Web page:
Summer 2015: ten years since Mexican artist Frida Kahlo was last acclaimed in New York City.
The exhibition Garden, Life (May 26 – Nov 1st 2015) exclusively tackles Frida Kahlo’s love of nature.
The artist’s Casa Azul (her famous cobalt blue studio) and garden were re-created at the New York Botanical Garden for the Frida Khalo’s ‘Art in New York.
Interested in knowing more about fascinating artist Frida Kahlo? A great article, ‘Life in Full Bloom’, was published in July 2015 on Biography.com – our best extracts below.
‘Kahlo lived most of her life in her family home, located in Coyoacán, on the outskirts of Mexico City. Her father had purchased it in 1904; it was a single-story building with a central courtyard. After Kahlo and the famous muralist Diego Rivera married in 1929, the couple lived together in this house and decorated it with the Mexican art and antiques that they both loved. […]
Since 1958, Kahlo’s home has been open to the public as the Museo Frida Kahlo and is one of Mexico City’s most popular sites. However, even if you’re not able to travel to Mexico this summer, there’s a way to sample one of the Museo’s greatest pleasures. For the exhibition “Frida Kahlo: Art, Garden, Life,” a team of scholars and horticulturalists has recreated elements of Kahlo’s garden in a conservatory setting at the New York Botanical Garden.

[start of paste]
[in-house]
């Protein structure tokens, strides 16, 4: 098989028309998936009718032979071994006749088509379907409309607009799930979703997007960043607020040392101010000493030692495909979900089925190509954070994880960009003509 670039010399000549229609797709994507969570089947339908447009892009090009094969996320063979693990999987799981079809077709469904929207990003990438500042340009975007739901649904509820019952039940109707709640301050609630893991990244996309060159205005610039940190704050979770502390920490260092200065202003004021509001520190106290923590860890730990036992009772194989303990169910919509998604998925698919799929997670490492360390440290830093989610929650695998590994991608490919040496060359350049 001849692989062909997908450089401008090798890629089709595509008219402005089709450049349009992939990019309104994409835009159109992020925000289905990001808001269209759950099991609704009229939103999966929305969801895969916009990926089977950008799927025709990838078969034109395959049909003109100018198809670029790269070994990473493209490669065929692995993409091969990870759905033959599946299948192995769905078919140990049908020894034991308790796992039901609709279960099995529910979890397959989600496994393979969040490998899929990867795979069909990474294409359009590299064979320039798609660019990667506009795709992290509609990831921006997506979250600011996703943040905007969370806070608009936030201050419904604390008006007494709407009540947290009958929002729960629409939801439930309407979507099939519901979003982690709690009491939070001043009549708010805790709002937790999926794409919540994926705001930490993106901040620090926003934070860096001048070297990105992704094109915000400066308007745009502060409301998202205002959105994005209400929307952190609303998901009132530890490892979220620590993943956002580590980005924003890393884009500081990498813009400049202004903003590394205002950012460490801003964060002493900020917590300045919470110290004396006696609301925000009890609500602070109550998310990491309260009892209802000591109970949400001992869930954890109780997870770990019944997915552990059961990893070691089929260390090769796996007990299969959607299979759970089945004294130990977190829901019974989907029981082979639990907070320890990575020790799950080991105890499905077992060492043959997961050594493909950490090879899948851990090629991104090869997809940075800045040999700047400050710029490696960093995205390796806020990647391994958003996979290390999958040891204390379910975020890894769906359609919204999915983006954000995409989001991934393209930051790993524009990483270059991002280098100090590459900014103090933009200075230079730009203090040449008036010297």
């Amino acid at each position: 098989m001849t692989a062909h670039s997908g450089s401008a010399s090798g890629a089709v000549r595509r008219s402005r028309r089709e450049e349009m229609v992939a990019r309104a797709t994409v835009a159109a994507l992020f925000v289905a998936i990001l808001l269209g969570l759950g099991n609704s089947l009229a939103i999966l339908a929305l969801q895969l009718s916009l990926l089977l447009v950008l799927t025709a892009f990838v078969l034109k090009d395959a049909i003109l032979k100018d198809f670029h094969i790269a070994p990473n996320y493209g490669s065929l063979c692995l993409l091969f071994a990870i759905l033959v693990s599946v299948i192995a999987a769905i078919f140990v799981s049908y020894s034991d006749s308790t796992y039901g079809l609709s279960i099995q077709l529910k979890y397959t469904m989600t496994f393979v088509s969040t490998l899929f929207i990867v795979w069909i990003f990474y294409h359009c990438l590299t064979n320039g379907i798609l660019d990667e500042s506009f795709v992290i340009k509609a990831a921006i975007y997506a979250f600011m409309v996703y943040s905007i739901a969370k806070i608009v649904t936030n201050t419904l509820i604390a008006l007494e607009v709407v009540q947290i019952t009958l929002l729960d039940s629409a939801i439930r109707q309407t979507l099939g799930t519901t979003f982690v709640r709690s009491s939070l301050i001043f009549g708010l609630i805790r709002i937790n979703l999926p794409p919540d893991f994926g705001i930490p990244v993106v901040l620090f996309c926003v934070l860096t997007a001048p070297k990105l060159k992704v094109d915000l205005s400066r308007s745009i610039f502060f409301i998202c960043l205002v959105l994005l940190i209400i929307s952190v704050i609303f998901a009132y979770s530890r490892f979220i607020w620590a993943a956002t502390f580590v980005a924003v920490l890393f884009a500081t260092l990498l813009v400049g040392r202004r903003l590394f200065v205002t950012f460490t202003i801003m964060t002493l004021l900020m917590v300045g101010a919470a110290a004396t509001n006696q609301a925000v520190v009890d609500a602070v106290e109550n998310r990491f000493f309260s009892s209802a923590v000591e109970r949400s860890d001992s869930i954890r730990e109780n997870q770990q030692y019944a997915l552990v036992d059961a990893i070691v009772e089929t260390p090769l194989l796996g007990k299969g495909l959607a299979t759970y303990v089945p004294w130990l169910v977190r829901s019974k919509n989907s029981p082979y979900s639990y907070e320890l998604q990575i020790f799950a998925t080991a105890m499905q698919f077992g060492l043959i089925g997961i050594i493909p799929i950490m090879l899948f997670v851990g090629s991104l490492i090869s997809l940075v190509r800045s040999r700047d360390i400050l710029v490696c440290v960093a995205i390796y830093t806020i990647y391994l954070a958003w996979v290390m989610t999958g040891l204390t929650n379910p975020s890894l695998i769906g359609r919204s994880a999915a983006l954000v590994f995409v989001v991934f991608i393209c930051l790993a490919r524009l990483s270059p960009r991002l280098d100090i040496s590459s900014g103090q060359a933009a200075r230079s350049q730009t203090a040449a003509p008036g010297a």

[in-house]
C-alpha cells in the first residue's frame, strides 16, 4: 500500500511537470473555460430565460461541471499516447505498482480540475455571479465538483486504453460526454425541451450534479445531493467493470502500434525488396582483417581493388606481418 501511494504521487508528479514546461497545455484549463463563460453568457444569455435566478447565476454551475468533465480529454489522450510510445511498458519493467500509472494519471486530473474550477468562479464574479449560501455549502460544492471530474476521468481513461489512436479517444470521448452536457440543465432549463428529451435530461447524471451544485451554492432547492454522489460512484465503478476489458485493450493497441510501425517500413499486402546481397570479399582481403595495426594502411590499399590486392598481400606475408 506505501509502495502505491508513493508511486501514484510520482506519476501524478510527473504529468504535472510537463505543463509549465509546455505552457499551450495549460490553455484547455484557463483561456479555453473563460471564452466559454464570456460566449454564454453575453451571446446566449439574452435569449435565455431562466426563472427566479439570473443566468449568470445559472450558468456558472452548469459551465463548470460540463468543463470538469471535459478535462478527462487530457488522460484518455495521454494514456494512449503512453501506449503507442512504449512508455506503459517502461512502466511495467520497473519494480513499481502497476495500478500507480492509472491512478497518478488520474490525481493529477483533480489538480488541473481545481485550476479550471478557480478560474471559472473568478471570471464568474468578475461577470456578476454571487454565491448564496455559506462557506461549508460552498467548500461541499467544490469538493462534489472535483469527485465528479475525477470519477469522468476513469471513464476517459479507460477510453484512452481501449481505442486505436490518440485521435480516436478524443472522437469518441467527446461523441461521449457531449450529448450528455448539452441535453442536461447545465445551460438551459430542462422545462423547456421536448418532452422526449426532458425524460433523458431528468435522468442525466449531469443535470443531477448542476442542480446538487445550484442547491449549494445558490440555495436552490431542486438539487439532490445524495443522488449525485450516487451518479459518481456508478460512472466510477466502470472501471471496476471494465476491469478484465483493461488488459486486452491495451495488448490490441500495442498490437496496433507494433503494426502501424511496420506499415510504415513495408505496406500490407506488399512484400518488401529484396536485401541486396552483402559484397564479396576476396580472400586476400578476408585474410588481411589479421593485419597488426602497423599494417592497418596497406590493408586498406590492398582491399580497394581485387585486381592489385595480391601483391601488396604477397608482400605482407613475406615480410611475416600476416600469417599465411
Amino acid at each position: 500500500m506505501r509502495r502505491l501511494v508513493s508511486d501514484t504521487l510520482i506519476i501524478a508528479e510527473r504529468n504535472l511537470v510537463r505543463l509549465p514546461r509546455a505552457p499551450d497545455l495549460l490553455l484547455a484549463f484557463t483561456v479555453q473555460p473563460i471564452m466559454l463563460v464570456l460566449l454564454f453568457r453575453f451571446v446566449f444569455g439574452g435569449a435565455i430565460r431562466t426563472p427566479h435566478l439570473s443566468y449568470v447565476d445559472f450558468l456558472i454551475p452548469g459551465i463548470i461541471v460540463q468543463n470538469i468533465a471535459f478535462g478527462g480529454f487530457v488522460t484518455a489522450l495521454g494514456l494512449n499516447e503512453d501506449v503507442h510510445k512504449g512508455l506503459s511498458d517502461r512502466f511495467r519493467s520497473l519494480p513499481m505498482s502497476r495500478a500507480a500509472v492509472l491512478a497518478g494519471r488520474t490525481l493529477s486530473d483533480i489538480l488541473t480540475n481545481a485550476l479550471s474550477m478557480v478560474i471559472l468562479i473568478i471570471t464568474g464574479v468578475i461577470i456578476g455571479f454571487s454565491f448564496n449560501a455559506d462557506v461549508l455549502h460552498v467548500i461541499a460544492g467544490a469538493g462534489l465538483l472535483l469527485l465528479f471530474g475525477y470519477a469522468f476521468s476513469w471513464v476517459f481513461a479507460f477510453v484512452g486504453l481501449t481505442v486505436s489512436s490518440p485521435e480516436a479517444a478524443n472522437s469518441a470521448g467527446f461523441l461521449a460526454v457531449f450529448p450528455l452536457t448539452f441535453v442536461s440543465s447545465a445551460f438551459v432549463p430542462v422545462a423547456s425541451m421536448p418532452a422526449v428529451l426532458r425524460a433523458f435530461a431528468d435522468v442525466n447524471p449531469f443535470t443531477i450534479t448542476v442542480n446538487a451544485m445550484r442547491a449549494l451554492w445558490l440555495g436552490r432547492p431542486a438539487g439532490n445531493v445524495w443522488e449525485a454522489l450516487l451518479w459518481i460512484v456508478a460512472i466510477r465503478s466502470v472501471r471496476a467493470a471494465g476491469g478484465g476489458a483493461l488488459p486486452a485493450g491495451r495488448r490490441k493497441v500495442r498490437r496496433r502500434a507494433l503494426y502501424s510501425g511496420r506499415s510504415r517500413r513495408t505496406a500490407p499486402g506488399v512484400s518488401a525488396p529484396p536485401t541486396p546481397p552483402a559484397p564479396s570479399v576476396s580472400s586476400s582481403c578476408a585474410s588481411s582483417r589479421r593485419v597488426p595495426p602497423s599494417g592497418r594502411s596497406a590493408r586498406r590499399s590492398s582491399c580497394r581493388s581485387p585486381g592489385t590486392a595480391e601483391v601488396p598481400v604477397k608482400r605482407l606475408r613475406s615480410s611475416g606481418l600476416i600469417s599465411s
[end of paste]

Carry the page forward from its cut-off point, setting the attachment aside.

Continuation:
The exhibit centers around a courtyard modeled after the one in Kahlo’s house, with walls painted in the exact blue shade that gave her home its nickname of “Casa Azul” (“Blue House”). Along the walls and pathways, and around fountains and water pools, Kahlo’s inventive plantings of trees, shrubs and flowers have been replicated for visitors to enjoy.
A focal point of the Casa Azul’s garden, reconstructed for this show, is a tiered pyramid painted in bright colors. The original pyramid, inspired by ancient Aztec structures, was built to showcase Rivera’s collection of pre-Hispanic sculptures and other decorative objects. Rivera and Kahlo shared a strong sense of nationalism and wanted to revive Mexico’s indigenous culture, looking back to the time before Spanish colonization. The Botanical Garden’s version of their pyramid displays a variety of potted cacti and flowers, all native to Mexico. […]
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